H. Stern, Feathers Bracelet, 2004. Gold. Image courtesy of H. Stern

The jeweler turning gold into feathers

Our new book Coveted, profiles the emigree family at the forefront of the contemporary, Latin American jewelry scene

Great art holds a mirror up to nature. Think of the chunk of Carrara marble that, in the hands of the right sculptor, is changed into the form of a supple youth, or the stretched canvas, under the brush of the chosen painter, becomes a vivid landscape. Our new book, Coveted: Art and Innovation in High Jewelry, demonstrates how, in the hands of an equally skilful jeweler, precious metals can perform similar tricks. And sometimes, the stories behind those metallurgic masters are just as enthralling as the works they create.

“In 1939 a seventeen-year-old Jewish boy called Hans Stern fled Essen in Nazi Germany for Brazil, where he quickly learned Portuguese while working for an exporter of crystals who dazzled him with stones,” writes author Melanie Grant in her new book. “Brazil had at first supported Germany and Italy but switched sides as the war progressed, so that in 1945 boatloads of American tourists felt it was safe to descend on Rio.

“Stern was there to greet them with his first small store on the docks. He offered more than a chance to buy: he offered an education, taking visitors on whirlwind tours of his workshops and explaining the origins of indigenous stones, such as tourmalines and topaz,” the author goes on to explain. “Stern was a stone lover at heart and his fascination with minerals never left him. He opened a gemstone laboratory in 1958 and some years later invented a new gold alloy the company referred to as noble gold: softer, browner, and less garish than the traditional yellow.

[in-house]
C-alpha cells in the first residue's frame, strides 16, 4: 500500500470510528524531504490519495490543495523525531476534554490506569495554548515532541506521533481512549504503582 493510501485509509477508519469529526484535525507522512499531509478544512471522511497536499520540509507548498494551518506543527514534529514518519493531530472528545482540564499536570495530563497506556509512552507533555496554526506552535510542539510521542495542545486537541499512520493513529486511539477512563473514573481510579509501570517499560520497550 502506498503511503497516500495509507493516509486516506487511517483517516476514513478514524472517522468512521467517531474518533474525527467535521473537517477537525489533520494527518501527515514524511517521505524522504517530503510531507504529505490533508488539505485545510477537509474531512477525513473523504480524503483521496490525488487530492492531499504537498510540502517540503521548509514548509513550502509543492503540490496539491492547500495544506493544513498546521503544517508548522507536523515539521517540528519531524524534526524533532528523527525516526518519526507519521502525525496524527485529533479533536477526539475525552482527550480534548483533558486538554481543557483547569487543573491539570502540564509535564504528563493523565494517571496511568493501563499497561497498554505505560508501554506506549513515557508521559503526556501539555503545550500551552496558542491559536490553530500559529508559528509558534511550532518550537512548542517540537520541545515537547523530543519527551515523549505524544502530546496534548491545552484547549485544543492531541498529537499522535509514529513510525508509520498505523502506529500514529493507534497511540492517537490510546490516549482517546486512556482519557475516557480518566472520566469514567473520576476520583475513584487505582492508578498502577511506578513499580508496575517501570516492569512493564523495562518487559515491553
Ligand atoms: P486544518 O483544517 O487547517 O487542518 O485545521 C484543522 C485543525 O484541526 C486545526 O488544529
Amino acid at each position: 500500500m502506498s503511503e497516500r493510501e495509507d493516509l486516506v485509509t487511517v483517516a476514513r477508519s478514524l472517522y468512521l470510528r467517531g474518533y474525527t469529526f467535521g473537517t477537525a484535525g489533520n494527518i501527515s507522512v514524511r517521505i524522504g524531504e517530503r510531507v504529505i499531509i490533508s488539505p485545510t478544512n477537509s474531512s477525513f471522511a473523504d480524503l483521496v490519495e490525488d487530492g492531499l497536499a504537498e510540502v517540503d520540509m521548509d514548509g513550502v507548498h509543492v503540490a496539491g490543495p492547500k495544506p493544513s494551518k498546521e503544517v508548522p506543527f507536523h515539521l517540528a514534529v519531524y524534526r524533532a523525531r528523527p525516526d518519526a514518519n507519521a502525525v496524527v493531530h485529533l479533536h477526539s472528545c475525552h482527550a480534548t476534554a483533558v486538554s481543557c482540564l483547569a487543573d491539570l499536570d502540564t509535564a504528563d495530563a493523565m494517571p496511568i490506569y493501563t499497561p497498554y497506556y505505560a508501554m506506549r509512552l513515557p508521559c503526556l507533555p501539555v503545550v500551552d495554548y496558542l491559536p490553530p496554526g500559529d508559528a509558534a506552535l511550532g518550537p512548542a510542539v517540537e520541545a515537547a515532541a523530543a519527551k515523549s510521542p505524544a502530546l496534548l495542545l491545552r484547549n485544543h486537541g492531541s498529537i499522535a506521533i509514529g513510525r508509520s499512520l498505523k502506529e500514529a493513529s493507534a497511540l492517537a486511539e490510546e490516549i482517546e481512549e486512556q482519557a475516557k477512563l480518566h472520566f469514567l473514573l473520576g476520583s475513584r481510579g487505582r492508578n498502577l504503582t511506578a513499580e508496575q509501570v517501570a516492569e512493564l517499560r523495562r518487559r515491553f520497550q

Coveted author Melanie Grant
Coveted author Melanie Grant

“A cuff followed in noble gold, with diamonds emblazoned in the form of a star at its center, fanning outward, splaying around the wrist. The combination of these elements would define the unique sophistication of the Stern style and stand them in good stead when the market turned in the 1990s and women became more important as buyers. In 2004 Stern—which translates as “star” in German—created its own asymmetrical diamond cut called the Stern Star, with twenty internal facets resembling the points of a star creating a dazzling kaleidoscope.

“Stern’s eldest son Roberto had by this time taken over as president and creative director and gave the house a design-led philosophy, collaborating with other creative heavyweights, such as the fashion designer Diane von Fürstenberg.

“His focus on design has paid off with stone-free creations, such as the Feathers bracelet, a triumph of engineering with a thousand metal feathers on tiny links that flash and chime as they move. Made in homage to the Native American tradition of weaving feathers into the clothes and hair as a mark of respect to the spirit world, this mystic plumage from an ancient culture is brought to life as a colossal gold showstopper in the Stern style providing women with the art through which to express the liberty they now enjoy.”



To see more of that art, as well as plenty besides, order a copy of Coveted here.